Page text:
T. rex Autopsy (Sorta)

T. rex Autopsy (Sorta)

Hi everyone! This is just a quick post, but I thought I might share an interesting experience I had today…

As some of you may know, the Dinotopia exhibition which had been shown for the past few months ended on May 25th. Our awesome museum volunteers and staff handled the paintings, leaving the fossils. Getting the fossils down to the collections room safely was my job, as well as the job of a few other very helpful and kind people.

However, there was one item we didn’t quite know how to fit into our geology and fossil collection room, and that was Mr. T the Tyrannosaurus rex. Mr T. is a cast of the skull of AMNH 5027, and although he isn’t as heavy as the real fossil, it’s still a task to carry Mr. T’s disassembled skull down a flight of steep, short stairs and through a doorway. The reason we had little space for Mr. T was due to the fact that we had lent him to another museum where people presently working had basically no idea on where Mr. T came from or whom he belonged to. Thanks to them for being such good sports about the whole thing and really helping us out! During the time Mr. T was away, the museum’s collections grew, and shelf space shrank. Oh well, when life give you lemons, am I right?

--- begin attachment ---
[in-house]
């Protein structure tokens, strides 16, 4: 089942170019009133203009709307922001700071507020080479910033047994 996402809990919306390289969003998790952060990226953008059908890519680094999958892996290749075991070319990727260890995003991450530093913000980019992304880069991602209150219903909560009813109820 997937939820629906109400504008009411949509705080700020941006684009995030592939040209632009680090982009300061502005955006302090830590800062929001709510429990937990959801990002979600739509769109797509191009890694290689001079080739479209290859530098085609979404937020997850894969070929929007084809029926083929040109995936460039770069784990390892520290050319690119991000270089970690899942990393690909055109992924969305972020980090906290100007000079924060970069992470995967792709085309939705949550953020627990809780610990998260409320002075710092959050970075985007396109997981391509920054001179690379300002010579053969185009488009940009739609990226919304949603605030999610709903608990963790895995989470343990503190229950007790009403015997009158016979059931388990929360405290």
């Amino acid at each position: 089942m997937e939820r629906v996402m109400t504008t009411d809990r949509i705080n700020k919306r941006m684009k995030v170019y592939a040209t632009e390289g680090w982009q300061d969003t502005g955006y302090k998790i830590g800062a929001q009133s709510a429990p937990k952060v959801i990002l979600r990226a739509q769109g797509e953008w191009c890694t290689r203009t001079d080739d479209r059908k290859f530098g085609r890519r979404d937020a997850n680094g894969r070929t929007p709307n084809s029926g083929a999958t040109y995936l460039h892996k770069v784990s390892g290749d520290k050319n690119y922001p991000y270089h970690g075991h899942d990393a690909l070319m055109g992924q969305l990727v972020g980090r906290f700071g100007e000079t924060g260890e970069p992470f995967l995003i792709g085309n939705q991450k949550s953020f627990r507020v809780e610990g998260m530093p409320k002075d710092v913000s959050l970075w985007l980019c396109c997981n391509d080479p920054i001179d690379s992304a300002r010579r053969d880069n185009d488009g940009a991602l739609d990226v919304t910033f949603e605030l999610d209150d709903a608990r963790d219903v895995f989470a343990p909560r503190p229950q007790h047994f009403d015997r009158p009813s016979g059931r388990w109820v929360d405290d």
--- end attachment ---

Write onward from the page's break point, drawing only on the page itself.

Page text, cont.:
Mr. T's upper half.
Mr. T’s upper half. Photo by the author, 2015.

Two of our amazing volunteers brought the skull proper, and the rest of us were left with the lower jaw, which can easily be disassembled into two pieces. Mr. T. is a terrific cast of AMNH 5027 and really shows the skeletal anatomy of Tyrannosaurus’s skull in detail.

Mr. T's lower jaw disassembled. His head is in the distance. Photo by the author, 2015.
Mr. T’s lower jaw disassembled. His head is in the distance. Photo by the author, 2015.

After we arrived in the collections room, our space issue became even more apparent. After a long debate on where the skull should go, a shelf top was chosen. We still have to tie it to the wall (which we’re planning to do tomorrow), but it’s in a safe place and will be completely A-OK, so never fear!

Thar He Lies! Don't worry, there's foam under the skull. Photo by the author, 2015.
Thar He Lies! Don’t worry, there’s foam under the skull. Photo by the author, 2015.

We also got this really nice cast of one of Mr. T’s teeth. Check this out!

What big teeth you have! Photo by the author, 2015.
What big teeth you have! Photo by the author, 2015.

Mr. T was the last to go back into the collections room, but don’t worry, as we have a whole lot planned for our fossil collection in the near future.

Dinotopia: The Fantastical art of James Gurney opens, continued

Dinotopia: The Fantastical art of James Gurney opens, continued

Today was the official opening of the new exhibit I helped to create. I showed some people around, giving tours and information, and I hope some of the kids which I gave a tour to got something out of the experience of seeing real life dinosaur bones! Here are some more pictures of the exhibit:

A footprint of Eubrontes giganteus, which was probably made by Dilophosaurus wetherelli
A footprint of Eubrontes giganteus , which was probably made by Dilophosaurus wetherelli